Then the whee-whee-whee siren started when we opened the fridge. Ha! I thought. The guinea pigs are smart. They can put two and two together, lil’ dahlinks.
One day, the whee-whee-whee began as soon as we came into the room. Ok, starting to get annoying. But smart little buggers.
The next step was getting out of bed – on a different floor of the house! One foot out of bed and we get whee-whee-whee.
Now they just wail their sirens whenever they see me. Yes! I get it! You guys want food! Well, fuck you. Er, on second thought, here have some timothy hay. Just. Please. Be. Quiet. What? That’s not enough? More carrot sticks? And a side of cilantro? Yes, sirs! Right away, sirs!
Munich’s Museum of Man and Nature scored Bruno the Bear’s taxidermied remains, displayed by taxidermist Dieter Schoen at “being disturbed by people while stealing honey from bee hives to show his potential danger” (as quoted from this BBC article). In 2006, I blogged about how poor Bruno, or JJ1, is the result of a poor candidate for motherhood. Bruno was shot dead on June 26, 2006.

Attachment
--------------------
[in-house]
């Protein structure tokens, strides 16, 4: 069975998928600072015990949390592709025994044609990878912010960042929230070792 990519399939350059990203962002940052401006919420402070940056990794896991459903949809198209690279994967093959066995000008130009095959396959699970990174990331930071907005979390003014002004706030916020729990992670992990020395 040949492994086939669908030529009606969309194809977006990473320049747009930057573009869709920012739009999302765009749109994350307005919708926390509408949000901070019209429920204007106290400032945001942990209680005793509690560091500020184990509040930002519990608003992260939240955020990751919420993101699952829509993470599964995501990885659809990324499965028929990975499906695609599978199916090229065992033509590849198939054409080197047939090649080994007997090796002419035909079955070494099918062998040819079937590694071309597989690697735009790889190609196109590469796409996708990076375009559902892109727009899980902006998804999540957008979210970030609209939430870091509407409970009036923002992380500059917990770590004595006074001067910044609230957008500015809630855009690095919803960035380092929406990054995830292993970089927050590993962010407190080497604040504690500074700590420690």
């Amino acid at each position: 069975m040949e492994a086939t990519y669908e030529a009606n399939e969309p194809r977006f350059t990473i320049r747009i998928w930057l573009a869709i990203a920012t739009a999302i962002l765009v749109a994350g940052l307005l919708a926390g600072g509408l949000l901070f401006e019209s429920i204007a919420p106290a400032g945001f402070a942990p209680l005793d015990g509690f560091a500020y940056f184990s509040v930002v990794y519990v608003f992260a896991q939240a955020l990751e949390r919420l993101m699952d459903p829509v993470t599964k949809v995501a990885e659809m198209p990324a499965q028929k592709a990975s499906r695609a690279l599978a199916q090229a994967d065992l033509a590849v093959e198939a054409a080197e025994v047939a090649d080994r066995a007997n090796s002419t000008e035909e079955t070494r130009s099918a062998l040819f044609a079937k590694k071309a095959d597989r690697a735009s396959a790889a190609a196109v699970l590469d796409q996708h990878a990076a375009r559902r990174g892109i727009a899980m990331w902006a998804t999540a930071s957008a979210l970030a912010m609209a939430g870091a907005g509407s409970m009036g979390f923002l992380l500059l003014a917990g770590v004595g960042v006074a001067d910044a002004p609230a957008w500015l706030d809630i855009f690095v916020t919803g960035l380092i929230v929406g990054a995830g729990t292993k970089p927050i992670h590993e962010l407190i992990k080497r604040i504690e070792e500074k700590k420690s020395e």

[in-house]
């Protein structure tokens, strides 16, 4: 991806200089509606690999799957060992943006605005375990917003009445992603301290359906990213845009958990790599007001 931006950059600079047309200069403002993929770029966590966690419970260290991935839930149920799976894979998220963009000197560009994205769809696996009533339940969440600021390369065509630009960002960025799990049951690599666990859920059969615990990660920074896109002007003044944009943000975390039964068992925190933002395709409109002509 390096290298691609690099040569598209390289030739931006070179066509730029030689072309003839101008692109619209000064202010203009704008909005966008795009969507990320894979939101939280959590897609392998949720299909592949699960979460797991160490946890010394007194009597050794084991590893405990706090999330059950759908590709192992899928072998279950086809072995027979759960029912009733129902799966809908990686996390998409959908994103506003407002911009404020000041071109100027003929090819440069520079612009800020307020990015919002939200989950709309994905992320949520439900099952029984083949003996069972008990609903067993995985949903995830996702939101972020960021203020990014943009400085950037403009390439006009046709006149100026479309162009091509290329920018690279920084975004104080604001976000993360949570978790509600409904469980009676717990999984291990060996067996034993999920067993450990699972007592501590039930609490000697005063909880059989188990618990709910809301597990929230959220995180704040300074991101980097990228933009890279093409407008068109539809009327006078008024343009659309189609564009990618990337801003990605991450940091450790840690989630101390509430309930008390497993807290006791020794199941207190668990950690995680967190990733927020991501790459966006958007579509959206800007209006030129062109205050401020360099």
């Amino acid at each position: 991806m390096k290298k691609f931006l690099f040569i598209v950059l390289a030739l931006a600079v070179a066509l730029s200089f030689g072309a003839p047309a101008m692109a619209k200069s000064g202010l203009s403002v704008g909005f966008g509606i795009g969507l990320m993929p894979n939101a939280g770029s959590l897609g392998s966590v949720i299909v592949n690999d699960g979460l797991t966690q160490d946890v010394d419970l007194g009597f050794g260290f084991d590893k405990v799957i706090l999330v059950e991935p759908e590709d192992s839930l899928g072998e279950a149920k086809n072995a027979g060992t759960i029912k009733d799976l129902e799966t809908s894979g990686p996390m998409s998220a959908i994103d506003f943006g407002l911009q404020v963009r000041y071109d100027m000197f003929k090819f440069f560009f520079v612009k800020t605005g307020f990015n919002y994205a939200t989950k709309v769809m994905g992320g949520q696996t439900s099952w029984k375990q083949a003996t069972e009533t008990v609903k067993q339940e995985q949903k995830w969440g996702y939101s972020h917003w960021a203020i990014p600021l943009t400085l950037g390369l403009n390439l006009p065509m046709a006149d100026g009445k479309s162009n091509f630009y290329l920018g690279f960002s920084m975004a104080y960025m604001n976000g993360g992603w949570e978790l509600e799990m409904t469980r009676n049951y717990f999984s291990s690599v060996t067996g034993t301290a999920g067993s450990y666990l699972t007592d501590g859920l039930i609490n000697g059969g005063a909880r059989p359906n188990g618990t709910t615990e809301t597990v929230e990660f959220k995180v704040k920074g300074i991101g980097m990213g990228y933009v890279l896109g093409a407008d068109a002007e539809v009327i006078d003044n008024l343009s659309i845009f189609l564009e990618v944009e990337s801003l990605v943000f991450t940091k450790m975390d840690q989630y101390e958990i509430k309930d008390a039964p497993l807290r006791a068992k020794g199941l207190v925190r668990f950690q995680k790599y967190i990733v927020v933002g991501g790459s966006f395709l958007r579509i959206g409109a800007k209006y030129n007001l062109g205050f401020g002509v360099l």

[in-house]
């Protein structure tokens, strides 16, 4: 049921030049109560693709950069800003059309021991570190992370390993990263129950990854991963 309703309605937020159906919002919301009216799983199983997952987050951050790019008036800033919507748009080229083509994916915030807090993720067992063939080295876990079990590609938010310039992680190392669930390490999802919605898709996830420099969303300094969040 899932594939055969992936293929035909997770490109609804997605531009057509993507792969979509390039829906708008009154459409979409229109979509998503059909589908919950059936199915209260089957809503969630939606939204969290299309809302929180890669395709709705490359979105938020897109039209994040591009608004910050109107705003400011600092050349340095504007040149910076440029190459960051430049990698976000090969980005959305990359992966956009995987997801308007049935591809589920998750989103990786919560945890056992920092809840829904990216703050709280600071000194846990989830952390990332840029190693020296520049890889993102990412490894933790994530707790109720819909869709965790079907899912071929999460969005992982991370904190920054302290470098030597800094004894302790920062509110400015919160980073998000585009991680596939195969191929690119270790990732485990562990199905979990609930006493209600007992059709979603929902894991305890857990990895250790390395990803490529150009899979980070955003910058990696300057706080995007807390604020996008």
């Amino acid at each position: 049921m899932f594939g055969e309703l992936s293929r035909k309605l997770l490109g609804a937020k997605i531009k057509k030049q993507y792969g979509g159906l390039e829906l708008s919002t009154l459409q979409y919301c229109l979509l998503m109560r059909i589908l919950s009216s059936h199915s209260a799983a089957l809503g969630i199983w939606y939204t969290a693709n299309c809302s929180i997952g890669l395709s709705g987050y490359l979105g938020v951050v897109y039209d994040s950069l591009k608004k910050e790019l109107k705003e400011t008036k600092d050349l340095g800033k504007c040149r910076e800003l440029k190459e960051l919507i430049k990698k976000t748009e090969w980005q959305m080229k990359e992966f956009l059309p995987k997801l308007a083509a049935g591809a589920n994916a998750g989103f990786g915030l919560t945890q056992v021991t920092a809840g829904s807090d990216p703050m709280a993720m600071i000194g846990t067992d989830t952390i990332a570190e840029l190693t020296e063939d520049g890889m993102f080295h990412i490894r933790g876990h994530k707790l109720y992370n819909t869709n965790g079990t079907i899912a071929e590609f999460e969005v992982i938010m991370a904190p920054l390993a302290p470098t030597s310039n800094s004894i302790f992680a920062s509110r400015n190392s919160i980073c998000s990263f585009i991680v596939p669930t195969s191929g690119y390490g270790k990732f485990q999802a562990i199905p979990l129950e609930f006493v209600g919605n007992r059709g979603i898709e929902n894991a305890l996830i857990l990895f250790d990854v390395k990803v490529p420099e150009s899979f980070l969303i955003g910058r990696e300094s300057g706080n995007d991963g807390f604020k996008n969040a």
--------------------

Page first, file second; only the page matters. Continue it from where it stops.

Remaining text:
This bear is not Bruno.
I knew that Bruno dabbled in sheep and rabbit menus. I had no idea there were other animals involved. Specifically, I didn’t realize there were Incan rodents with a penchant for timothy hay involved in the Bruno saga. Here’s Bruno’s more complete list of exploits:
He upset farmers, breaking into bee hives and eating 30 sheep, four rabbits and a guinea pig.
Now that we’ve switched to guinea pigs, Ivan is having identity issues again. This time, he’s gone a bit further:
Matt described the event: “The pigs actually weren’t very disturbed when Ivan climbed in there, so I didn’t worry about them too much (Chuy actually likes Ivan quite a bit, and will follow him around), but about 30 minutes later, the fact that they’d shared naptime with a cat seemed to have sunk in, and they were a little retroactively freaked out, requiring lots of cilantro and fresh hay to compensate for. . . . ”
Apparently, there was some hay-eating on Ivan’s part too.